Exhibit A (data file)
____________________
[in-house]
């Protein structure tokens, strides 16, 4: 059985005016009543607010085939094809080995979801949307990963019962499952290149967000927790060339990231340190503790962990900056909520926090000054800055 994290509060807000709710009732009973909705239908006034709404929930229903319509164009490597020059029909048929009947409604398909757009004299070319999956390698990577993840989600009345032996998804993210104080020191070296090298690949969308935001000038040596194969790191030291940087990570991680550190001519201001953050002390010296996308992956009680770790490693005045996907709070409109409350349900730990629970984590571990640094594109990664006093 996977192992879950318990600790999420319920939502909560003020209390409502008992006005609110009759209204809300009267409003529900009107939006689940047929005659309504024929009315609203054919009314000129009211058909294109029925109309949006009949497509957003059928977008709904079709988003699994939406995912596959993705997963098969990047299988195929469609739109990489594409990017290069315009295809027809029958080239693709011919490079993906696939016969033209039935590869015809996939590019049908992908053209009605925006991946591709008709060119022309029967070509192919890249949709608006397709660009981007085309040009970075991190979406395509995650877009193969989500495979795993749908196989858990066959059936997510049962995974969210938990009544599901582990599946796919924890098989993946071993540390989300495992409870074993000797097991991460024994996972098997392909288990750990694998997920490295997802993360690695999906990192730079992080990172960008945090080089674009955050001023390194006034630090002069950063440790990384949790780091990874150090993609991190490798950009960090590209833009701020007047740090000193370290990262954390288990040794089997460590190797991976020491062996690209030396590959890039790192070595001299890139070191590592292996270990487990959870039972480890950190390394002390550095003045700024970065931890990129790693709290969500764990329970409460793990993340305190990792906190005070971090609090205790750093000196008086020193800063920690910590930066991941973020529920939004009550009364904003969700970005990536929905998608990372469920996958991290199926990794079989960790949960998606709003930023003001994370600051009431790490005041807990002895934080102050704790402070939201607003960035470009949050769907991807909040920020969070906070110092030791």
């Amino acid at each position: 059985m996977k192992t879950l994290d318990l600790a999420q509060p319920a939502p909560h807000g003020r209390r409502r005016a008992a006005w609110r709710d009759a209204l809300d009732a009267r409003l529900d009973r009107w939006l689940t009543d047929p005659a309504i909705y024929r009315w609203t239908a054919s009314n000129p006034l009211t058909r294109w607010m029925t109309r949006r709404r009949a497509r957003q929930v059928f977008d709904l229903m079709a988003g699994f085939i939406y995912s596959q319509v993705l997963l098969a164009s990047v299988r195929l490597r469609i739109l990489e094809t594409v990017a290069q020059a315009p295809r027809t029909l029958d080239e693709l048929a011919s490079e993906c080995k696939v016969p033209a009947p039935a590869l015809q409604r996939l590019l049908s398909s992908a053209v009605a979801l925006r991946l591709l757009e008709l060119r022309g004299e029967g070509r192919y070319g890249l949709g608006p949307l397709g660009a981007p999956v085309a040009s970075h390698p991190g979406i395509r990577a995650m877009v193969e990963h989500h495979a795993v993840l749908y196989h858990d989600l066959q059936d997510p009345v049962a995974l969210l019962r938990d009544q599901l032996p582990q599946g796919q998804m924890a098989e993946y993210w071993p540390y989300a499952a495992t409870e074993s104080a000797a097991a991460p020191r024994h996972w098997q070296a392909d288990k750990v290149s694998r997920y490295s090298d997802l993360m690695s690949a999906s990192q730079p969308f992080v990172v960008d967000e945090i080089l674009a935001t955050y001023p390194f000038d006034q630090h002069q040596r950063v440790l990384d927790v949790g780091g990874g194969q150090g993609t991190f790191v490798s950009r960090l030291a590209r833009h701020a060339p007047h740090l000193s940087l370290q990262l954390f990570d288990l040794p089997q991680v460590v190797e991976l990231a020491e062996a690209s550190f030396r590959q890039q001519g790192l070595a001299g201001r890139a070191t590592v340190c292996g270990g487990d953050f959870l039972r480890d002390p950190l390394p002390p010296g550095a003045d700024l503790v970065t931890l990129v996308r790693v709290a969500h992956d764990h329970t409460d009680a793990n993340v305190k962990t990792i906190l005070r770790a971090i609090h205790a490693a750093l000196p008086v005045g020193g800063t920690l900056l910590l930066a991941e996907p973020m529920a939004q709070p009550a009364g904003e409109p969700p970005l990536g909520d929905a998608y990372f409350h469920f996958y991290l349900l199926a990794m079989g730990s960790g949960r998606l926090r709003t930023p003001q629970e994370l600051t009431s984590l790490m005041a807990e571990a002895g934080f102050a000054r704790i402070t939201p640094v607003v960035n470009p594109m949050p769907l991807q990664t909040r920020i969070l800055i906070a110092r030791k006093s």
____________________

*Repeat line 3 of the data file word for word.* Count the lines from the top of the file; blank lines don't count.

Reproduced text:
């Amino acid at each position: 059985m996977k192992t879950l994290d318990l600790a999420q509060p319920a939502p909560h807000g003020r209390r409502r005016a008992a006005w609110r709710d009759a209204l809300d009732a009267r409003l529900d009973r009107w939006l689940t009543d047929p005659a309504i909705y024929r009315w609203t239908a054919s009314n000129p006034l009211t058909r294109w607010m029925t109309r949006r709404r009949a497509r957003q929930v059928f977008d709904l229903m079709a988003g699994f085939i939406y995912s596959q319509v993705l997963l098969a164009s990047v299988r195929l490597r469609i739109l990489e094809t594409v990017a290069q020059a315009p295809r027809t029909l029958d080239e693709l048929a011919s490079e993906c080995k696939v016969p033209a009947p039935a590869l015809q409604r996939l590019l049908s398909s992908a053209v009605a979801l925006r991946l591709l757009e008709l060119r022309g004299e029967g070509r192919y070319g890249l949709g608006p949307l397709g660009a981007p999956v085309a040009s970075h390698p991190g979406i395509r990577a995650m877009v193969e990963h989500h495979a795993v993840l749908y196989h858990d989600l066959q059936d997510p009345v049962a995974l969210l019962r938990d009544q599901l032996p582990q599946g796919q998804m924890a098989e993946y993210w071993p540390y989300a499952a495992t409870e074993s104080a000797a097991a991460p020191r024994h996972w098997q070296a392909d288990k750990v290149s694998r997920y490295s090298d997802l993360m690695s690949a999906s990192q730079p969308f992080v990172v960008d967000e945090i080089l674009a935001t955050y001023p390194f000038d006034q630090h002069q040596r950063v440790l990384d927790v949790g780091g990874g194969q150090g993609t991190f790191v490798s950009r960090l030291a590209r833009h701020a060339p007047h740090l000193s940087l370290q990262l954390f990570d288990l040794p089997q991680v460590v190797e991976l990231a020491e062996a690209s550190f030396r590959q890039q001519g790192l070595a001299g201001r890139a070191t590592v340190c292996g270990g487990d953050f959870l039972r480890d002390p950190l390394p002390p010296g550095a003045d700024l503790v970065t931890l990129v996308r790693v709290a969500h992956d764990h329970t409460d009680a793990n993340v305190k962990t990792i906190l005070r770790a971090i609090h205790a490693a750093l000196p008086v005045g020193g800063t920690l900056l910590l930066a991941e996907p973020m529920a939004q709070p009550a009364g904003e409109p969700p970005l990536g909520d929905a998608y990372f409350h469920f996958y991290l349900l199926a990794m079989g730990s960790g949960r998606l926090r709003t930023p003001q629970e994370l600051t009431s984590l790490m005041a807990e571990a002895g934080f102050a000054r704790i402070t939201p640094v607003v960035n470009p594109m949050p769907l991807q990664t909040r920020i969070l800055i906070a110092r030791k006093s």